November 28, 2011
Statement by H. E. Mr. Dian Triansyah Djani, Head of the Indonesian Delegation at the Thematic Plenary Meeting on Strengthening International Humanitarian Law, the 31st Conference of the Red Cross and Red Crescent Society
We welcome the convening of this important conference and also its motto “Our World. Your Move” which gave clear intention that we must take the lead for our world.
Today, we live in an increasingly complex world in which the factors and risks of armed conflicts are getting more difficult to predict and to deal with. The feature of armed conflicts has changed dramatically. Needless to say, this phenomenon poses new challenges that more and more civilians become a victim.
These challenges require us to have stronger and more effective shared rules for protecting civilian in armed conflicts. In this regard, there can be no doubt that the value of existing international humanitarian law as a global achievement and responsibility has been universally acknowledged. The importance of applying it is fundamentally important to the protection of civilians in armed conflict.
We are of the view that the existing provisions of international humanitarian law for the protection of civilians and the care of civilian victims of war can meet the challenges of contemporary armed conflicts. What we needed is the fulfilment of earnest implementation of existing IHL.
While we acknowledge the continued adequacy of international humanitarian law for addressing contemporary challenges, Indonesia is of the view that the best way to meet these challenges is prevention and resolution of conflicts.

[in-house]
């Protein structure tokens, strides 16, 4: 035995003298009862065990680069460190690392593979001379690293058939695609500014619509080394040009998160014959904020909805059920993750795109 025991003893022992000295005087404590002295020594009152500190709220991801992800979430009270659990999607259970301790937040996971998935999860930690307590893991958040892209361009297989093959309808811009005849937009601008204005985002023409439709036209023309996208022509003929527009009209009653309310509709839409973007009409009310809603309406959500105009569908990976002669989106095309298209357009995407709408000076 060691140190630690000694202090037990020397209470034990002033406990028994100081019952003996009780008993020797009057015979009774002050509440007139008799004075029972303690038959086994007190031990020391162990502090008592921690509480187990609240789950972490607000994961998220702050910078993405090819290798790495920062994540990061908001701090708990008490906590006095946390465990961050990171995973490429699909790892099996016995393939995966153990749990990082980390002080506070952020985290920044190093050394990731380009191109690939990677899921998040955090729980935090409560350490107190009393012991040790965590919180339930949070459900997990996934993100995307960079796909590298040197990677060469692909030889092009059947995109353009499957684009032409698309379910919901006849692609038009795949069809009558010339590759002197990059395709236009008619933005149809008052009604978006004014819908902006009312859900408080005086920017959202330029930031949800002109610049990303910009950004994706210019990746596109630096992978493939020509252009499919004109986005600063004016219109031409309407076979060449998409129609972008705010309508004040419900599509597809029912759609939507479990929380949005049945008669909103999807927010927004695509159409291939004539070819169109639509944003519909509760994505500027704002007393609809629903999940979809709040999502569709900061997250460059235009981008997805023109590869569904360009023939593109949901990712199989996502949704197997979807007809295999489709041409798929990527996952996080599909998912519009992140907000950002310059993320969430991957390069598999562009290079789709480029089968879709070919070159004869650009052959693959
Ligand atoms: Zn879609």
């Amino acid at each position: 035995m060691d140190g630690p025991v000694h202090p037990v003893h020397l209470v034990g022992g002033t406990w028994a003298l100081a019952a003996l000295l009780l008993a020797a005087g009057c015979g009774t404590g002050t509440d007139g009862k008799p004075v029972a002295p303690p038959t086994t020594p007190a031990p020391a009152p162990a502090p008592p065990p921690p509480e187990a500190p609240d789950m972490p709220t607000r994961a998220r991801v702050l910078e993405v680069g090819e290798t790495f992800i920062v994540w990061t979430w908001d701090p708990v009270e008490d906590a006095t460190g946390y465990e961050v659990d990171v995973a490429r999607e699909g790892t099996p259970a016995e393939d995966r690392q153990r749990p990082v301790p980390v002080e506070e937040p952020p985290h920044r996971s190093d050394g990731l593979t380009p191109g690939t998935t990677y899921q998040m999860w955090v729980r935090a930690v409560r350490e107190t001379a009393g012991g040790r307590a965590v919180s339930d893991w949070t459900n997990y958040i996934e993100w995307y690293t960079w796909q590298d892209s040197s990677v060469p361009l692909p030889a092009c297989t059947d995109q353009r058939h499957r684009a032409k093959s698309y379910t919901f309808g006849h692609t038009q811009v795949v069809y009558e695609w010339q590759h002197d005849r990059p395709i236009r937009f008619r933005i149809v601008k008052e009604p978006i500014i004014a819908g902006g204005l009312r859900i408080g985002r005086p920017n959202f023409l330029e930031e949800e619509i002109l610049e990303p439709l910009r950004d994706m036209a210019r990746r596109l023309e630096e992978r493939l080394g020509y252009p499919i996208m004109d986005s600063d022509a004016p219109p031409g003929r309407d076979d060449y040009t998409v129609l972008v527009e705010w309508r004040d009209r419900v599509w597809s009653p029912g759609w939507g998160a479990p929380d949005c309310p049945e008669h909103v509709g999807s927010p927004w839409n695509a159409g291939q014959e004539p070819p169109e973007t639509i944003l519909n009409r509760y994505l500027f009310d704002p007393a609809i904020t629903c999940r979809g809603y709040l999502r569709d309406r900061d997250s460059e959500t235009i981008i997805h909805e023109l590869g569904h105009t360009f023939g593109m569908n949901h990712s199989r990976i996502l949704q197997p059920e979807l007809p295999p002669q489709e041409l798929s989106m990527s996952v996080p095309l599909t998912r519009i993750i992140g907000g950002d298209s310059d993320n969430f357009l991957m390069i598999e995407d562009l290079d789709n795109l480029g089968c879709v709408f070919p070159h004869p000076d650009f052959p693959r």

Indonesia also underscores the need to strengthen cooperation in the development of national legal frameworks for implementing international humanitarian law and ensuring effective protection of civilians in armed conflicts. We should also ensure that vulnerable groups, in particular women and children, are given serious attention in this regard.
The last point I want to highlight is that application of international humanitarian law needs strong foundation in the national context of each state. One size shall never fit all. Tailor – made approach for each respective States need to be done in order to acquire better understanding of their challenges with respect to application of relevant international humanitarian law, in addition to a universal approach. To this end, Indonesia together with Norway convened the Asia-Pacific Workshop on Reclaiming the Protection of Civilians under International Humanitarian Law, in Jakarta on 7-8 November 2010, to ensure broader understanding and explore ways and means to further our common cause.
We would like to underline that all stakeholders should work together in partnership to ensure that the noble cause of promoting and protecting human lifes, particularly victims of armed conflicts, are only taken into account.
In conclusion, Madam Chairperson, my delegation wishes to reiterate the unwavering commitment of Indonesia to promote adherence to and implementation of the rules and principles of international humanitarian law.
I thank you.
Geneva, 28 November 2011